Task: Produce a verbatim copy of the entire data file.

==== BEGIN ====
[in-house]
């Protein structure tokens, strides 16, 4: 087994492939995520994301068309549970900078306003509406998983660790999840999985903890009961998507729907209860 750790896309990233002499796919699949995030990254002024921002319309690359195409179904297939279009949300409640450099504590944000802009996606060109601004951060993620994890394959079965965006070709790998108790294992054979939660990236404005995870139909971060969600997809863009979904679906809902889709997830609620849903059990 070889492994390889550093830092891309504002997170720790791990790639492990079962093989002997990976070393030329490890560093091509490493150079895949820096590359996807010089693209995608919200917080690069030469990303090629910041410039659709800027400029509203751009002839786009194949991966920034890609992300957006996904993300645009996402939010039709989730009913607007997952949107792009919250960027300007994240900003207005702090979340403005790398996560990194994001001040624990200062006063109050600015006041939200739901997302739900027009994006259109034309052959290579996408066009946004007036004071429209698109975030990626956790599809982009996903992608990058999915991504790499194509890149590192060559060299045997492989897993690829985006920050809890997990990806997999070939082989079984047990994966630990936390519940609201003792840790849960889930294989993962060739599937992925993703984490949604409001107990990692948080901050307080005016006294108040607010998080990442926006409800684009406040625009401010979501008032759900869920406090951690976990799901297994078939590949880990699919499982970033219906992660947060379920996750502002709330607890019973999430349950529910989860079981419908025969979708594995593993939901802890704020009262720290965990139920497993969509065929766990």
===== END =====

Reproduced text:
[in-house]
């Protein structure tokens, strides 16, 4: 087994492939995520994301068309549970900078306003509406998983660790999840999985903890009961998507729907209860 750790896309990233002499796919699949995030990254002024921002319309690359195409179904297939279009949300409640450099504590944000802009996606060109601004951060993620994890394959079965965006070709790998108790294992054979939660990236404005995870139909971060969600997809863009979904679906809902889709997830609620849903059990 070889492994390889550093830092891309504002997170720790791990790639492990079962093989002997990976070393030329490890560093091509490493150079895949820096590359996807010089693209995608919200917080690069030469990303090629910041410039659709800027400029509203751009002839786009194949991966920034890609992300957006996904993300645009996402939010039709989730009913607007997952949107792009919250960027300007994240900003207005702090979340403005790398996560990194994001001040624990200062006063109050600015006041939200739901997302739900027009994006259109034309052959290579996408066009946004007036004071429209698109975030990626956790599809982009996903992608990058999915991504790499194509890149590192060559060299045997492989897993690829985006920050809890997990990806997999070939082989079984047990994966630990936390519940609201003792840790849960889930294989993962060739599937992925993703984490949604409001107990990692948080901050307080005016006294108040607010998080990442926006409800684009406040625009401010979501008032759900869920406090951690976990799901297994078939590949880990699919499982970033219906992660947060379920996750502002709330607890019973999430349950529910989860079981419908025969979708594995593993939901802890704020009262720290965990139920497993969509065929766990």